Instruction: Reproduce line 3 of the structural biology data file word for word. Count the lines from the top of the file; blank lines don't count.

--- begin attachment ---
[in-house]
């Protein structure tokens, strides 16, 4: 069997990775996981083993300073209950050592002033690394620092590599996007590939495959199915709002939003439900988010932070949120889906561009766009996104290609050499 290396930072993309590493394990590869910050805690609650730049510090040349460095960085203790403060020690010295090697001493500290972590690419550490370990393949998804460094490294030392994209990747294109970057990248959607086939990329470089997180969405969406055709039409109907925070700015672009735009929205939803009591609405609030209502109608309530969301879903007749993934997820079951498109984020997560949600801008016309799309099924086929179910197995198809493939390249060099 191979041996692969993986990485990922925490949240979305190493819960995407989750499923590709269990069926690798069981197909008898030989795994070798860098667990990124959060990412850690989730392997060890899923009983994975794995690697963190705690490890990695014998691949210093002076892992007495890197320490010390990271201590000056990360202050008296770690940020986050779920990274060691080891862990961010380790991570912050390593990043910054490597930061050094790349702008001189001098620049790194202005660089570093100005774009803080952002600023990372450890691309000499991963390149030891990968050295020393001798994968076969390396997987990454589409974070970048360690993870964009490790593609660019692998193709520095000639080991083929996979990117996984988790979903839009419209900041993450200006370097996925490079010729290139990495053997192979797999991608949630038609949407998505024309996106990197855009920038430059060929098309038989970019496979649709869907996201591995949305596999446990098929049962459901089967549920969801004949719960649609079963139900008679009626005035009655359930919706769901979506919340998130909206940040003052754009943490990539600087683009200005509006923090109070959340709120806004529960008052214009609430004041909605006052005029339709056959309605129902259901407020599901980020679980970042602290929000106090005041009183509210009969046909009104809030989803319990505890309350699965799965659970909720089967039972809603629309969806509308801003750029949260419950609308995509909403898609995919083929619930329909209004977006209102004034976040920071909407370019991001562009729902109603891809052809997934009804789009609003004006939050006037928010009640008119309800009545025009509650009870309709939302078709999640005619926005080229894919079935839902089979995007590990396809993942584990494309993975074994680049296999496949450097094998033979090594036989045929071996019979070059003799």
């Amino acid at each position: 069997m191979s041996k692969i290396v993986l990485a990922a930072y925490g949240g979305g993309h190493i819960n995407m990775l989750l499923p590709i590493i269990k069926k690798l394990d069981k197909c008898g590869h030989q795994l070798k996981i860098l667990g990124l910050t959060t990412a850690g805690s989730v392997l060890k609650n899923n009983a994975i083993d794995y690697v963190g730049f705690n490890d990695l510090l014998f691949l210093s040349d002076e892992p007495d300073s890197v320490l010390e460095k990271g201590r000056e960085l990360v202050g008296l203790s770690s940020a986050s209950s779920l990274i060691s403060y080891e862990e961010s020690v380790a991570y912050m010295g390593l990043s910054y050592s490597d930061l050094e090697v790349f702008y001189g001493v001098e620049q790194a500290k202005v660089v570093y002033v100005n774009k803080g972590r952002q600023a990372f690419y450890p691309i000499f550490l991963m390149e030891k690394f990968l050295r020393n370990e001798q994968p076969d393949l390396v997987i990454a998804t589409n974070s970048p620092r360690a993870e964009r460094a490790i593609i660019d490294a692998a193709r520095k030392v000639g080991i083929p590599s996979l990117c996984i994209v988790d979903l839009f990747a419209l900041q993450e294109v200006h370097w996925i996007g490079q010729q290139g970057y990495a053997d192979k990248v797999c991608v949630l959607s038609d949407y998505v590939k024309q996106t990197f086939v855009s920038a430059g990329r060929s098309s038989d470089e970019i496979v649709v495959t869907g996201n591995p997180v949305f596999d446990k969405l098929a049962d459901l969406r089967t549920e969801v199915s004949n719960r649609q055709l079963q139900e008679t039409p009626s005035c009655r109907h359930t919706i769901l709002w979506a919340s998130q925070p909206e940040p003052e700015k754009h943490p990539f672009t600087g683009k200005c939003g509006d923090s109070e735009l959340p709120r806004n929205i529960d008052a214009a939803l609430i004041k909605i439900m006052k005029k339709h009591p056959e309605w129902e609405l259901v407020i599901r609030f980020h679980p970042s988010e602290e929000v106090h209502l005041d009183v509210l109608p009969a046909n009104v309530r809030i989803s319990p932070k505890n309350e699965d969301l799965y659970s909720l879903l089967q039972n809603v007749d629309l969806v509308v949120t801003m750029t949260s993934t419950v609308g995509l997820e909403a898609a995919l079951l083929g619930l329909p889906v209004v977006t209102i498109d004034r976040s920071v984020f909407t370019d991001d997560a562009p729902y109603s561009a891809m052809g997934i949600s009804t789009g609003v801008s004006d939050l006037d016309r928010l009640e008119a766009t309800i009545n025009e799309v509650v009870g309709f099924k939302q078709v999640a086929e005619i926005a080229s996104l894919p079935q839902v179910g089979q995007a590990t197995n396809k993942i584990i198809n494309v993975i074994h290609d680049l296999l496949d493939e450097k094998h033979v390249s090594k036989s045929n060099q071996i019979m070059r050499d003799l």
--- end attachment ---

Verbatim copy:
């Amino acid at each position: 069997m191979s041996k692969i290396v993986l990485a990922a930072y925490g949240g979305g993309h190493i819960n995407m990775l989750l499923p590709i590493i269990k069926k690798l394990d069981k197909c008898g590869h030989q795994l070798k996981i860098l667990g990124l910050t959060t990412a850690g805690s989730v392997l060890k609650n899923n009983a994975i083993d794995y690697v963190g730049f705690n490890d990695l510090l014998f691949l210093s040349d002076e892992p007495d300073s890197v320490l010390e460095k990271g201590r000056e960085l990360v202050g008296l203790s770690s940020a986050s209950s779920l990274i060691s403060y080891e862990e961010s020690v380790a991570y912050m010295g390593l990043s910054y050592s490597d930061l050094e090697v790349f702008y001189g001493v001098e620049q790194a500290k202005v660089v570093y002033v100005n774009k803080g972590r952002q600023a990372f690419y450890p691309i000499f550490l991963m390149e030891k690394f990968l050295r020393n370990e001798q994968p076969d393949l390396v997987i990454a998804t589409n974070s970048p620092r360690a993870e964009r460094a490790i593609i660019d490294a692998a193709r520095k030392v000639g080991i083929p590599s996979l990117c996984i994209v988790d979903l839009f990747a419209l900041q993450e294109v200006h370097w996925i996007g490079q010729q290139g970057y990495a053997d192979k990248v797999c991608v949630l959607s038609d949407y998505v590939k024309q996106t990197f086939v855009s920038a430059g990329r060929s098309s038989d470089e970019i496979v649709v495959t869907g996201n591995p997180v949305f596999d446990k969405l098929a049962d459901l969406r089967t549920e969801v199915s004949n719960r649609q055709l079963q139900e008679t039409p009626s005035c009655r109907h359930t919706i769901l709002w979506a919340s998130q925070p909206e940040p003052e700015k754009h943490p990539f672009t600087g683009k200005c939003g509006d923090s109070e735009l959340p709120r806004n929205i529960d008052a214009a939803l609430i004041k909605i439900m006052k005029k339709h009591p056959e309605w129902e609405l259901v407020i599901r609030f980020h679980p970042s988010e602290e929000v106090h209502l005041d009183v509210l109608p009969a046909n009104v309530r809030i989803s319990p932070k505890n309350e699965d969301l799965y659970s909720l879903l089967q039972n809603v007749d629309l969806v509308v949120t801003m750029t949260s993934t419950v609308g995509l997820e909403a898609a995919l079951l083929g619930l329909p889906v209004v977006t209102i498109d004034r976040s920071v984020f909407t370019d991001d997560a562009p729902y109603s561009a891809m052809g997934i949600s009804t789009g609003v801008s004006d939050l006037d016309r928010l009640e008119a766009t309800i009545n025009e799309v509650v009870g309709f099924k939302q078709v999640a086929e005619i926005a080229s996104l894919p079935q839902v179910g089979q995007a590990t197995n396809k993942i584990i198809n494309v993975i074994h290609d680049l296999l496949d493939e450097k094998h033979v390249s090594k036989s045929n060099q071996i019979m070059r050499d003799l």